When they stood up to sing the Swedish National Anthem I realized that they have something I don’t. We may look the same, but I don’t have a group of friends like this. The people I spend most of my time with are not Americans. In fact, I only know about three Americans here and I only see them occasionally. I am surrounded by Italians and Swedes. Most of Leif’s friends are cyclists and Italians. Makes sense, he has been here for nearly seven years. My best friend here is Swedish. I know that she is reaching out to me first and foremost because she and her husband love and respect Leif and want him to be happy. She also understands what it is like to move here and to feel a little strange and lost. She is the person, besides Leif, that I spend the most time with. I am hoping that I prove to be the kind of friend that she will enjoy doing things with.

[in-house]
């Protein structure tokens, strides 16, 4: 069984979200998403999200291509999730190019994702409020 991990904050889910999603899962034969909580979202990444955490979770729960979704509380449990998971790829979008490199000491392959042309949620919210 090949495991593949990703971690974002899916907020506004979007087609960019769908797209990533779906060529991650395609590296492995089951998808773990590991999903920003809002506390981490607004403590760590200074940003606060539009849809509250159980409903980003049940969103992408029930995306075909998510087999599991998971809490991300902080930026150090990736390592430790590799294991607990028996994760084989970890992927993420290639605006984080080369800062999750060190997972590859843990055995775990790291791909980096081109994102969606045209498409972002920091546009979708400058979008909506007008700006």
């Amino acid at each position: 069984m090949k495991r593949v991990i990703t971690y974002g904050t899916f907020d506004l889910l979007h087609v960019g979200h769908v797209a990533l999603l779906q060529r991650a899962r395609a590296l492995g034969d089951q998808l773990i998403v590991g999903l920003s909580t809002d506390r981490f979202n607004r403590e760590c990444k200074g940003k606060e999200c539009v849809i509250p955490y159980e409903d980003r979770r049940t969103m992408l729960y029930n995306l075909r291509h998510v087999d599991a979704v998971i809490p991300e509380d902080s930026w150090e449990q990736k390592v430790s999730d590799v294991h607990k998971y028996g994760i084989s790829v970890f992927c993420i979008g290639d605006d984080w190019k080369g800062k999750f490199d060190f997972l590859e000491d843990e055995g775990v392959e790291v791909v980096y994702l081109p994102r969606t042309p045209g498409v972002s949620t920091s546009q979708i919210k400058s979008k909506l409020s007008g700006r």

I think every country has a measure or two in their national anthem that is either too difficult to sing or everyone forgets the words. Americans struggle to reach the high notes when they get to “the rockets red glare” and I think that recent years have shown us that the words must be difficult if pop singers can’t remember them for one performance at the Super Bowl or the World Series. The Swedish group had its’ moment too, when somewhere in the middle they sort of looked sheepishly at each other while kind of humming and la-la-laing their way through one section. I watched them and thought “I don’t have anyone to comfortably share that kind of discomfort with here in Florence.”